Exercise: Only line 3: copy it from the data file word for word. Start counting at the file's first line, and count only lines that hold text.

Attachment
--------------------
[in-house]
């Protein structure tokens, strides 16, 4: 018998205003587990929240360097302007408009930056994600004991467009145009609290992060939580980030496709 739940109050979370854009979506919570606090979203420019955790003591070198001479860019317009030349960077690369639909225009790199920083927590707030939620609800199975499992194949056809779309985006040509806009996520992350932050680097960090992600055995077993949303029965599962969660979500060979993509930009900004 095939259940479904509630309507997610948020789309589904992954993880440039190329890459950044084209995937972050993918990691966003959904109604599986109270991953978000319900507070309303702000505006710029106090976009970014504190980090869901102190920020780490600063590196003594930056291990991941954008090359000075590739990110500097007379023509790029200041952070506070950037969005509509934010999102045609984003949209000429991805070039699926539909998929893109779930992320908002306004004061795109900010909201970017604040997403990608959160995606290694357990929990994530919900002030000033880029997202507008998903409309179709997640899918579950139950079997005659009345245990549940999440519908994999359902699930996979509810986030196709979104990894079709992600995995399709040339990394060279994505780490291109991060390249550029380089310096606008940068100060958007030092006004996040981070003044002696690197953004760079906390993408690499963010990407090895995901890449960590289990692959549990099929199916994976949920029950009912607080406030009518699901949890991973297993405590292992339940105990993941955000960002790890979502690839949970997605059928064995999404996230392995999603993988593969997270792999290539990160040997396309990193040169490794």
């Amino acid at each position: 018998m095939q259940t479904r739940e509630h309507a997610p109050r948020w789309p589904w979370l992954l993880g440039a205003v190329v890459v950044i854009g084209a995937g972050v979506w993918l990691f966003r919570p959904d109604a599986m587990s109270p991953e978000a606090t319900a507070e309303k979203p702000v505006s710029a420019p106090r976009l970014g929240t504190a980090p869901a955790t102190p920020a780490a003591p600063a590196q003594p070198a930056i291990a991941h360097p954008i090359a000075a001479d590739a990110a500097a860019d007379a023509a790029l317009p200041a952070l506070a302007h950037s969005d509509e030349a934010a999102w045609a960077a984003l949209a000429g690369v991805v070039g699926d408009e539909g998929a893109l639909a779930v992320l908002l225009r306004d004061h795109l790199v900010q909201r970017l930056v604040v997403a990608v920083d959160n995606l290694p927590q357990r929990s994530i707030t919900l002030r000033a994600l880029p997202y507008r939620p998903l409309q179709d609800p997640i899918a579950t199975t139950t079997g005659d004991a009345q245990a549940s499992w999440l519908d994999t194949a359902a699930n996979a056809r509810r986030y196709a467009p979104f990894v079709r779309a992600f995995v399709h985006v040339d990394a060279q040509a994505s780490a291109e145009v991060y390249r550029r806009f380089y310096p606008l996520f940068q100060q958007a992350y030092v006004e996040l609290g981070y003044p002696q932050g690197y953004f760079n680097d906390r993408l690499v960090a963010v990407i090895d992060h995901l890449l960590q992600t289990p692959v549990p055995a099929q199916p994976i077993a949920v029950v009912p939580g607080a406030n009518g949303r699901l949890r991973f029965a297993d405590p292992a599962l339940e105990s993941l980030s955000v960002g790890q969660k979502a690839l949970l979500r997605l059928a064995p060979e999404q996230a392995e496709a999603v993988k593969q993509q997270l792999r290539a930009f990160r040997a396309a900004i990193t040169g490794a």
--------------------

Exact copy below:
């Amino acid at each position: 018998m095939q259940t479904r739940e509630h309507a997610p109050r948020w789309p589904w979370l992954l993880g440039a205003v190329v890459v950044i854009g084209a995937g972050v979506w993918l990691f966003r919570p959904d109604a599986m587990s109270p991953e978000a606090t319900a507070e309303k979203p702000v505006s710029a420019p106090r976009l970014g929240t504190a980090p869901a955790t102190p920020a780490a003591p600063a590196q003594p070198a930056i291990a991941h360097p954008i090359a000075a001479d590739a990110a500097a860019d007379a023509a790029l317009p200041a952070l506070a302007h950037s969005d509509e030349a934010a999102w045609a960077a984003l949209a000429g690369v991805v070039g699926d408009e539909g998929a893109l639909a779930v992320l908002l225009r306004d004061h795109l790199v900010q909201r970017l930056v604040v997403a990608v920083d959160n995606l290694p927590q357990r929990s994530i707030t919900l002030r000033a994600l880029p997202y507008r939620p998903l409309q179709d609800p997640i899918a579950t199975t139950t079997g005659d004991a009345q245990a549940s499992w999440l519908d994999t194949a359902a699930n996979a056809r509810r986030y196709a467009p979104f990894v079709r779309a992600f995995v399709h985006v040339d990394a060279q040509a994505s780490a291109e145009v991060y390249r550029r806009f380089y310096p606008l996520f940068q100060q958007a992350y030092v006004e996040l609290g981070y003044p002696q932050g690197y953004f760079n680097d906390r993408l690499v960090a963010v990407i090895d992060h995901l890449l960590q992600t289990p692959v549990p055995a099929q199916p994976i077993a949920v029950v009912p939580g607080a406030n009518g949303r699901l949890r991973f029965a297993d405590p292992a599962l339940e105990s993941l980030s955000v960002g790890q969660k979502a690839l949970l979500r997605l059928a064995p060979e999404q996230a392995e496709a999603v993988k593969q993509q997270l792999r290539a930009f990160r040997a396309a900004i990193t040169g490794a």